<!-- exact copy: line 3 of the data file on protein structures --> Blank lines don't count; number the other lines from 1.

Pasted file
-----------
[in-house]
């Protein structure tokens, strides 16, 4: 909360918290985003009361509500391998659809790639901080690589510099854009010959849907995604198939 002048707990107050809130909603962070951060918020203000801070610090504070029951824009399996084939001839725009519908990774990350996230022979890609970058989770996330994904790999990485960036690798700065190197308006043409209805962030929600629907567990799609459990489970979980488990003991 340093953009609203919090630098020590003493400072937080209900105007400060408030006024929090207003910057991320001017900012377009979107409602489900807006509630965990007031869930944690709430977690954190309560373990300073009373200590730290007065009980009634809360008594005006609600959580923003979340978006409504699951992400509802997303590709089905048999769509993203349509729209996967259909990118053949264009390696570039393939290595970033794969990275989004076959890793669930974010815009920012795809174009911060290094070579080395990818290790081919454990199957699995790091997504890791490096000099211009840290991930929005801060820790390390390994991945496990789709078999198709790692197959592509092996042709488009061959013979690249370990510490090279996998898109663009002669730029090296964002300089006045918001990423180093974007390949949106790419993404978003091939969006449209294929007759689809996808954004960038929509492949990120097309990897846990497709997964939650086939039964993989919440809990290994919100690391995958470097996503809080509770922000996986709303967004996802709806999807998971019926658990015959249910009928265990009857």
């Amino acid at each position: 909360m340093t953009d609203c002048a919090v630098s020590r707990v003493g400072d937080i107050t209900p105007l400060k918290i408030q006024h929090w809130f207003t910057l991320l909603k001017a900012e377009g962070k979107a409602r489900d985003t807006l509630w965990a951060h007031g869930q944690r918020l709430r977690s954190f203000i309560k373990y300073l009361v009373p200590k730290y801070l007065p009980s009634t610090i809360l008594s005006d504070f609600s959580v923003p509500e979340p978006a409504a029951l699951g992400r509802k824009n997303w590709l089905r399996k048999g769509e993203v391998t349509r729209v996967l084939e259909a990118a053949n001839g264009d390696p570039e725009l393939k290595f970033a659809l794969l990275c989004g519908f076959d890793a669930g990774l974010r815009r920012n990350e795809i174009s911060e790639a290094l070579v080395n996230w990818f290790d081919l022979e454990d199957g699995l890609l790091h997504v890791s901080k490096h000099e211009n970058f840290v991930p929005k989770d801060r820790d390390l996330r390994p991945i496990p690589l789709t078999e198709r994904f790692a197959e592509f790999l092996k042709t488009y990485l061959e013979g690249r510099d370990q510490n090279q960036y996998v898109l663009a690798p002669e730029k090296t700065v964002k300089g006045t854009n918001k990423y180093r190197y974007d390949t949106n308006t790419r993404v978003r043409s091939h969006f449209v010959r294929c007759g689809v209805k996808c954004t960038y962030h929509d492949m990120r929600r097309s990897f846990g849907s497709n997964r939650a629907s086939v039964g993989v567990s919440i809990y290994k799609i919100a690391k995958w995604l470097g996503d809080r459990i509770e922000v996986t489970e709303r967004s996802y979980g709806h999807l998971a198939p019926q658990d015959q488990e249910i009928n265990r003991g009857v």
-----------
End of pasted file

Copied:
């Amino acid at each position: 909360m340093t953009d609203c002048a919090v630098s020590r707990v003493g400072d937080i107050t209900p105007l400060k918290i408030q006024h929090w809130f207003t910057l991320l909603k001017a900012e377009g962070k979107a409602r489900d985003t807006l509630w965990a951060h007031g869930q944690r918020l709430r977690s954190f203000i309560k373990y300073l009361v009373p200590k730290y801070l007065p009980s009634t610090i809360l008594s005006d504070f609600s959580v923003p509500e979340p978006a409504a029951l699951g992400r509802k824009n997303w590709l089905r399996k048999g769509e993203v391998t349509r729209v996967l084939e259909a990118a053949n001839g264009d390696p570039e725009l393939k290595f970033a659809l794969l990275c989004g519908f076959d890793a669930g990774l974010r815009r920012n990350e795809i174009s911060e790639a290094l070579v080395n996230w990818f290790d081919l022979e454990d199957g699995l890609l790091h997504v890791s901080k490096h000099e211009n970058f840290v991930p929005k989770d801060r820790d390390l996330r390994p991945i496990p690589l789709t078999e198709r994904f790692a197959e592509f790999l092996k042709t488009y990485l061959e013979g690249r510099d370990q510490n090279q960036y996998v898109l663009a690798p002669e730029k090296t700065v964002k300089g006045t854009n918001k990423y180093r190197y974007d390949t949106n308006t790419r993404v978003r043409s091939h969006f449209v010959r294929c007759g689809v209805k996808c954004t960038y962030h929509d492949m990120r929600r097309s990897f846990g849907s497709n997964r939650a629907s086939v039964g993989v567990s919440i809990y290994k799609i919100a690391k995958w995604l470097g996503d809080r459990i509770e922000v996986t489970e709303r967004s996802y979980g709806h999807l998971a198939p019926q658990d015959q488990e249910i009928n265990r003991g009857v």